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After passing reforms aimed at reducing workers compensation costs in 2012, California legislators and workers comp professionals are implementing more changes to the system, but this time they are targeting provider fraud.
Increased awareness of fraud helped prompt two anti-fraud measures last year and more action is expected.
Nationally, workers comp costs are lower than 10 years ago, but fraud remains a big problem, said Carol Murphy, Chicago-based managing director at Aon Risk Solutions.
In California, the high-profile prosecution of medical providers has highlighted the problem, said Vanessa Gillis, Sacramento, California-based special investigations unit manager at Sentry Insurance.
“It’s been a wake-up call for people to see the exorbitant high costs of medical provider fraud within the workers compensation system. It has really captured the attention of many,” Ms. Gillis said.
Many of the prosecutions were in Southern California, including a $580 million fraud involving kickbacks paid to chiropractors and doctors connected with Pacific Hospital of Long Beach (see related story). That case “was a turning point on showing how we can stop pervasive medical provider fraud in California,” said Bill Zachry, San Francisco-based senior fellow at The Sedgwick Institute, a research arm of Sedgwick Claims Management Services Inc.
The current crackdown on workers comp fraud in the state is a consequence of Senate Bill 863, a workers comp reform bill enacted in 2012, experts said.
“S.B. 863, which was negotiated by labor and management to increase benefits, reduce frictional costs, and improve medical delivery, also offered the opportunity to have a more transparent system which allowed us to evaluate where there are problem areas,” said Christine Baker, San Francisco-based director of California’s Department of Industrial Relations.
The measure provided a framework for developing an anti-fraud strategy, said Carmichael, California-based Amanda Gualderama, West regional government affairs director at Sentry Insurance. “It was able to create the independent medical review process, the independent bill review. This is where we are getting all of the data to be able to make these connections into the fraudulent activities,” said Ms. Gualderama.
In 2016, two measures targeting fraud were passed — Assembly Bill 1244 and Senate Bill 1160.
A.B. 1244 banned providers from treating patients within the workers comp system if they have been convicted and precluded from treating Medicare and Medicaid patients. The bill went into effect in January.
“There was an investigative series in early 2016 that had shone light on certain physicians who were banned from treating within the Medicare and Medicaid system and they were simply moving their practices, including some of their fraudulent practices, into the workers comp system because there was nothing that precluded them from doing that,” said Ms. Gualderama.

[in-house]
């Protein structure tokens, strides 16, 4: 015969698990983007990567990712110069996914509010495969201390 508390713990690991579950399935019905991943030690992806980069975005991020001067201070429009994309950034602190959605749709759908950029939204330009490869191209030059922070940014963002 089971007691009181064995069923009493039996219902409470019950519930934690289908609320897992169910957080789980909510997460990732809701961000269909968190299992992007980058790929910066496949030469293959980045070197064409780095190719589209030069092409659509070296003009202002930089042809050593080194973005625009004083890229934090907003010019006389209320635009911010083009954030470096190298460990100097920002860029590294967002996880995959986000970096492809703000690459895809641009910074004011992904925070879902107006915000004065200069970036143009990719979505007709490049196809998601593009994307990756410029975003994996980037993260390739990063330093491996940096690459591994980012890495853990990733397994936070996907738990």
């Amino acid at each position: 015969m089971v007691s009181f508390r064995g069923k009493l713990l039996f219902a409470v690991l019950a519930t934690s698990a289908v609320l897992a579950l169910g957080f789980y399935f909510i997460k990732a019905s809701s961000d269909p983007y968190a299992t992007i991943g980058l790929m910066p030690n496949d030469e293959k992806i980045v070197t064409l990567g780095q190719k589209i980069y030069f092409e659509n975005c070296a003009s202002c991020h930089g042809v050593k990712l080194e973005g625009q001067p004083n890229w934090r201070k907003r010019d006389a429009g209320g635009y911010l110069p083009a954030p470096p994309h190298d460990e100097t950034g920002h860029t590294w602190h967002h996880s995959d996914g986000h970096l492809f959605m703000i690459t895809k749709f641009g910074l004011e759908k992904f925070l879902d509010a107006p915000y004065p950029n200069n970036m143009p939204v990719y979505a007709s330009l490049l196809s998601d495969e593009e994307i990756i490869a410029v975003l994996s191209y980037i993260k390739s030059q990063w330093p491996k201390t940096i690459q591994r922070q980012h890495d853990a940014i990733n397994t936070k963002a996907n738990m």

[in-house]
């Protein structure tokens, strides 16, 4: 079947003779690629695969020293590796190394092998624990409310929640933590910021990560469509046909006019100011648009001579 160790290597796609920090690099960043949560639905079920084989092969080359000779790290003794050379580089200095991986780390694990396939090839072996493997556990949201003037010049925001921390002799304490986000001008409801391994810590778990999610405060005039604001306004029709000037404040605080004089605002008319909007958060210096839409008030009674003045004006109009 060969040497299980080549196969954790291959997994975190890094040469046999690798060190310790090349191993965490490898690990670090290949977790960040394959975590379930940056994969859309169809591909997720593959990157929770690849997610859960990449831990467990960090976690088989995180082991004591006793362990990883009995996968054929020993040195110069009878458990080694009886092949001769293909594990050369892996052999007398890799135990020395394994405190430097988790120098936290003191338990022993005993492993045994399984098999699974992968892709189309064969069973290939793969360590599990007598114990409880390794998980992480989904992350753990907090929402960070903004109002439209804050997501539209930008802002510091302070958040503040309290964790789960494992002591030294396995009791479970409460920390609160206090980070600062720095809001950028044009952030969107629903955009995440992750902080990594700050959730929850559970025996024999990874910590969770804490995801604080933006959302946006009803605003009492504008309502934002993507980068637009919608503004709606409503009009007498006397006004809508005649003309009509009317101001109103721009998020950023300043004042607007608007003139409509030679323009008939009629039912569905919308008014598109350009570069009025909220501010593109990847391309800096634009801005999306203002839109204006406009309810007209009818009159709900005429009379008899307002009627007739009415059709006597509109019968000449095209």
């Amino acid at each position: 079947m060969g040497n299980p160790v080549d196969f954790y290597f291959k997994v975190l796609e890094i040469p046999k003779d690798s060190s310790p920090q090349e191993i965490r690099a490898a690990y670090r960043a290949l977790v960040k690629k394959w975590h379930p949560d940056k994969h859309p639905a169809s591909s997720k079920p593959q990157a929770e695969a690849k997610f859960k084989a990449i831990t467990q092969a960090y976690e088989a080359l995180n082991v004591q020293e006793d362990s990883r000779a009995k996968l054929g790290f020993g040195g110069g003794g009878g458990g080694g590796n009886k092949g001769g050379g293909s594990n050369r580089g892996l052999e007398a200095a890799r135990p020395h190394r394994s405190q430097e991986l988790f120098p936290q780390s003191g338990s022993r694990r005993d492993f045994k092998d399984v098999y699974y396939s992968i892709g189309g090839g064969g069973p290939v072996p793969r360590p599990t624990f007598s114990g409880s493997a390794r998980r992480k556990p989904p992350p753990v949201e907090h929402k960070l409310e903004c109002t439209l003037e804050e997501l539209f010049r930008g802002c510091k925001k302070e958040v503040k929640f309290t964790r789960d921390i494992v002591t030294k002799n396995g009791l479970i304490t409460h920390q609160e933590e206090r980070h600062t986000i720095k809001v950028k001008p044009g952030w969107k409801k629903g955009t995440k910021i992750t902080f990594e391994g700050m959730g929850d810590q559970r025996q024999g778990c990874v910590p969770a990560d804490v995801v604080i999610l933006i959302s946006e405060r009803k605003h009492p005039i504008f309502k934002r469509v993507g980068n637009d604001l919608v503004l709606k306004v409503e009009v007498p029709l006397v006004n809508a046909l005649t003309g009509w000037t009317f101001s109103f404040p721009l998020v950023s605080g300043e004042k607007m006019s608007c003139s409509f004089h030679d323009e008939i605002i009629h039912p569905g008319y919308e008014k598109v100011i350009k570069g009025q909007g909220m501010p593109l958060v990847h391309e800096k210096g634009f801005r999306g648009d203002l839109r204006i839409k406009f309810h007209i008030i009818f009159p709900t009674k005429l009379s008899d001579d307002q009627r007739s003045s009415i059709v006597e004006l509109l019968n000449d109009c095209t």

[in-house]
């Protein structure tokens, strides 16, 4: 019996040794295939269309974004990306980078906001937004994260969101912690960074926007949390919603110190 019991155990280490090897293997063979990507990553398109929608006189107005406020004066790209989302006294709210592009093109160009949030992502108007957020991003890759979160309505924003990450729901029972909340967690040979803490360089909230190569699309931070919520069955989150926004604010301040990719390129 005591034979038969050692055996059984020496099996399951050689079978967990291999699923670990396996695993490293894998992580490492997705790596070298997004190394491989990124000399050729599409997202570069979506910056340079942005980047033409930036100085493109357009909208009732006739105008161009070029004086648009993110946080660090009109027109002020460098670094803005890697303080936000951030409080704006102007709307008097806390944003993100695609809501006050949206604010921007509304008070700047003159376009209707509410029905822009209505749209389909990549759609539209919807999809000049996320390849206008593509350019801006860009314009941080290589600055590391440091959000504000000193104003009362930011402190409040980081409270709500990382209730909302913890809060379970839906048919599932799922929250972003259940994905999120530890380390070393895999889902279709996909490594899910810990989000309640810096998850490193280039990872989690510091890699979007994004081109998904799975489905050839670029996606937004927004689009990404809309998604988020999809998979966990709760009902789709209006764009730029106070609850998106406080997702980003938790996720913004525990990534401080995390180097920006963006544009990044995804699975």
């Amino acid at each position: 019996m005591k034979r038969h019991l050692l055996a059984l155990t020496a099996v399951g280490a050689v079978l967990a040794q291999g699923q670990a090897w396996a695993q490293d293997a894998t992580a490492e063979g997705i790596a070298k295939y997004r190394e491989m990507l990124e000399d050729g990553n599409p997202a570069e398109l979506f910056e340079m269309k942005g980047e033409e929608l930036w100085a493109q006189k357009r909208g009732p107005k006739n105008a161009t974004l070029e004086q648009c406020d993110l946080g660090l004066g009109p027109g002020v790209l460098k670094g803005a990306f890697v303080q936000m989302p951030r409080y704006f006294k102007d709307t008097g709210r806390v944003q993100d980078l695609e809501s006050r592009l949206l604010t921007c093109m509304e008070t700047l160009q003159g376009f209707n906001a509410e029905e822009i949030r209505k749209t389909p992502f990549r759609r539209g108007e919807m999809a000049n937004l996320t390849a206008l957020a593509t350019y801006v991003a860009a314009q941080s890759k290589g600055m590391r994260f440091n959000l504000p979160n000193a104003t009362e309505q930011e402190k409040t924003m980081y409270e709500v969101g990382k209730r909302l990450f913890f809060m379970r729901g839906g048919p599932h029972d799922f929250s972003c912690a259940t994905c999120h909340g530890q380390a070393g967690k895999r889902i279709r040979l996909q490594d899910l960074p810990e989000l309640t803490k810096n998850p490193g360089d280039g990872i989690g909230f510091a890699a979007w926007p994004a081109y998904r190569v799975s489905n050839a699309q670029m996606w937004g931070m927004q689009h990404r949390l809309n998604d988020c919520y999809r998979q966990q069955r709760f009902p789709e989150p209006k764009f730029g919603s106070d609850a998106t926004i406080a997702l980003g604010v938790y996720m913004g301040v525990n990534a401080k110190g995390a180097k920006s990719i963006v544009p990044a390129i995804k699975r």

S.B. 1160 focused on the widespread liens filed in workers comp courts. It required medical providers to cite the legal authority they relied on to file their claims and banned providers that were charged with medical fraud from collecting lien dollars until their cases were concluded.
“Prior to S.B. 1160, these fraudulent providers … were basically taking unapproved medical care that insurers did not deem appropriate or medically necessary and, when they were denied payment, the providers would go to court and file a lien or often sold the rights to these liens to collection firms,” Ms. Gualderama said.
And more action to stifle fraud in the state is expected.
In March, state Assemblyman Tom Daly, in a letter addressed to Assemblyman Al Muratsuchi, chairman of the audit committee, requested an audit for possible fraud in the state’s workers comp system.
Results of the audit are expected in October, according to a spokeswoman from Assemblyman Muratsuchi’s office.
In the beginning of the year, the California Department of Industrial Relations made workers comp fraud a priority.
“The labor secretary has directed us to focus in on fraud and we have been making recommendations. We have been taking direct action administratively and through negotiations with the parties to really focus on anti-fraud measures. We are working closely with the department of insurance through a (memorandum of understanding) to share data back and forth and take steps in sharing information,” said Ms. Baker.
In 2014, Michael D. Drobot, former chief executive officer and owner of Pacific Hospital of Long Beach, pleaded guilty to charges connected to a workers compensation fraud scheme that collected hundreds of millions.